You made it happen, now help keep the water flowing! Join our team of monthly donors and help us maintain this rainwater catchment tank and many other projects.

The report below from our partner gives the latest details of the project. We also just updated the project page with new pictures. Make sure to click on the “See Photos & Video” tab to check them out!

Project Result: New Knowledge

Hygiene and sanitation training was held outside on school grounds. When we first visited the school to let them know they were approved for a project, we started planning with the principal. He picked the best two days for training, starting at 9AM before other classes in the afternoon. The principal also informed students and teachers involved in the CTC (child to child) health club that they would need to attend. We ended up reaching a total of 16 people, including students, teachers, and parents.

1 kenya4617 training

The students were eager to learn about hygiene and sanitation issues that they face at school on a daily basis. They wanted to thoroughly understand topics so that they could teach them to their peers, friends, and family.

Students and teachers had been attributing their greatest challenges to dirty water. These include repeated cases of typhoid and diarrhea, which are actually stemming from the lack of hand-washing in the student body. Our training focused on sharing the importance of establishing a hand-washing habit at critical moments in the school day and at home. Even though the school already had their rainwater catchment tank installed at the time of training, we made it clear that health issues will not be solved until new behaviors are adopted.

4 kenya4617 training

We also focused on management and maintenance of the new tank and latrine facilities. Regular checking and cleaning of the gutter system is a must! We also covered topics including but not limited to:

– Water pollution and water treatment

– Personal and environmental hygiene

– Group dynamics, leadership, and governance

– Forming an effective CTC (child to child) club

– Hand-washing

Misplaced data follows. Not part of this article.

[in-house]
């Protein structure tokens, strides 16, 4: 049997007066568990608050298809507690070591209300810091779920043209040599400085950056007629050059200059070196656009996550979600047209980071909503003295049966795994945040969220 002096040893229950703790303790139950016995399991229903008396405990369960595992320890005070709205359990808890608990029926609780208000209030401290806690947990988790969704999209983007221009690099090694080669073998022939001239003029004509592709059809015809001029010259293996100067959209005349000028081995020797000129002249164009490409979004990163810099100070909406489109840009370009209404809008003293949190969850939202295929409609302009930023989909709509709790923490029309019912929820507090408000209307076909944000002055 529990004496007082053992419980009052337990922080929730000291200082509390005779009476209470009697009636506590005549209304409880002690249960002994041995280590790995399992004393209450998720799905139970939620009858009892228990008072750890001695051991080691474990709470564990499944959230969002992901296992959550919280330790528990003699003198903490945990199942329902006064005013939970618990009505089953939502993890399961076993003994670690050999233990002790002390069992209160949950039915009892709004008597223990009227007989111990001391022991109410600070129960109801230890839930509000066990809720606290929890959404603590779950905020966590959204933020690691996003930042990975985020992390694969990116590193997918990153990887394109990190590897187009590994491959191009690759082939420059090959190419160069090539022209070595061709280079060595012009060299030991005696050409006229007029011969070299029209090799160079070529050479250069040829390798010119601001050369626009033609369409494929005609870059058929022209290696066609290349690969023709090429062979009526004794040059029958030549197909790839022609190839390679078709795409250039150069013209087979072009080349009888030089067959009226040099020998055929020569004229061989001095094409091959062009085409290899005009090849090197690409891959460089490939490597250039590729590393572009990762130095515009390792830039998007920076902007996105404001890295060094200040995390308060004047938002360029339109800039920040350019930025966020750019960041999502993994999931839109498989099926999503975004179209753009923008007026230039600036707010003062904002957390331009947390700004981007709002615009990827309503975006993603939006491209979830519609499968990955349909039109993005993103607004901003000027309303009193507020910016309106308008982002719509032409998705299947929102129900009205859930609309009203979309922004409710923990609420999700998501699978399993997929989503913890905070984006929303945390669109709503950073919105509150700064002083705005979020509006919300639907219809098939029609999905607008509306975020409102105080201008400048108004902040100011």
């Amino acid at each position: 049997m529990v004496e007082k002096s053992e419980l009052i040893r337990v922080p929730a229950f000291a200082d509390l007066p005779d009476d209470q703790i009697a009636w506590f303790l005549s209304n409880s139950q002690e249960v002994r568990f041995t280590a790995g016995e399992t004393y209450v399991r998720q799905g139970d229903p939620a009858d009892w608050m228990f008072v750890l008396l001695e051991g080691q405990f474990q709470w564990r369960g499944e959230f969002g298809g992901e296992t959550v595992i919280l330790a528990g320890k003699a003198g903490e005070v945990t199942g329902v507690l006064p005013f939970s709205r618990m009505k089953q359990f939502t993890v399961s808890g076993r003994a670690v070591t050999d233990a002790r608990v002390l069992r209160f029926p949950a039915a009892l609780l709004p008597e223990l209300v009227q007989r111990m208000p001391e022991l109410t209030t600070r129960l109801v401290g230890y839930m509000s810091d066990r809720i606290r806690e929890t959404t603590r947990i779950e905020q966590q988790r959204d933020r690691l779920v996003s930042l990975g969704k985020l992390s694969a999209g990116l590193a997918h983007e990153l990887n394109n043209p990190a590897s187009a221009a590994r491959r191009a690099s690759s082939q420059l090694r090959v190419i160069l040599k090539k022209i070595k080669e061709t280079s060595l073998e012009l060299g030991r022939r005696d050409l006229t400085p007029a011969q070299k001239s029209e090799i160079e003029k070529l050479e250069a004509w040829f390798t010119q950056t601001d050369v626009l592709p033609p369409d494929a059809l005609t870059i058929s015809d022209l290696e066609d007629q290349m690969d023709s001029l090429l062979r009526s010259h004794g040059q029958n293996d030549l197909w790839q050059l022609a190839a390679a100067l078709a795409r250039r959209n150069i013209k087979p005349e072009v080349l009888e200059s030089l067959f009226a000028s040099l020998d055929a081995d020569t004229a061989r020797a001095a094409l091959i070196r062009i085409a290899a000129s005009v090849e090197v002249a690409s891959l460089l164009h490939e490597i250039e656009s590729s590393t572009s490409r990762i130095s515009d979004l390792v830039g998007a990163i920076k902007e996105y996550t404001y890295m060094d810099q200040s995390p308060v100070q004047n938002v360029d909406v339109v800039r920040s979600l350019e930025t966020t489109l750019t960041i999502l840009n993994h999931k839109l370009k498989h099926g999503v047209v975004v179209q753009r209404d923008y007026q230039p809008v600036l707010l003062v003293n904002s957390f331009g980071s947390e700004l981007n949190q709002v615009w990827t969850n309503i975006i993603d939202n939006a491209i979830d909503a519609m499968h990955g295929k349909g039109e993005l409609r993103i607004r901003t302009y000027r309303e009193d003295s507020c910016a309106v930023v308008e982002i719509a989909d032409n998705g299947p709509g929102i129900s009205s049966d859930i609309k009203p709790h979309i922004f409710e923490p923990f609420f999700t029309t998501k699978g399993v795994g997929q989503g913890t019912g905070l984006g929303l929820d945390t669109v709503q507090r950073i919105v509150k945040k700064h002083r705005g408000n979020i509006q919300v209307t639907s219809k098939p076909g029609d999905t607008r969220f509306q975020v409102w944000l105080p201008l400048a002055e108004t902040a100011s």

We used a number of different ways to teach the above topics. Demonstrations were used for hand-washing. We facilitated group discussions and presentations. The girls and boys also received handouts which will help them teach hygiene and sanitation to their peers.

The child to child club will include both students and teachers who want to take responsibility for spreading the message of good health and hygiene among their peers. They will also be responsible for taking care of the new hand-washing stations, making sure they are always filled with water and that a cleaning agent like soap or ash is available. A water user committee has also been formed by parents and school administration, which will be responsible for overseeing and maintaining the new facilities.

Students and staff were so excited about what they learned, that they asked for another day of sessions! When the tank was entirely finished, artisans and trainers took participants through how the tank works and how they should take care of it.

Mr. Clinton Indakwa is one of the teachers responsible for his school’s CTC club. He couldn’t help but share his excitement about the hand-washing topic. “We are very grateful for the entire training, but mostly the hand-washing practical as many of us in this institution have a challenge in the area, either as we are in a hurry, or there is a lack of water as well as hand-washing stations. As we have gathered the values tied to hand-washing, we are going to make it a life purpose to institutionalize the practice in the entire school, since everyone’s life is important,” he said.

5 kenya4617 training

Project Result: Hand-Washing Stations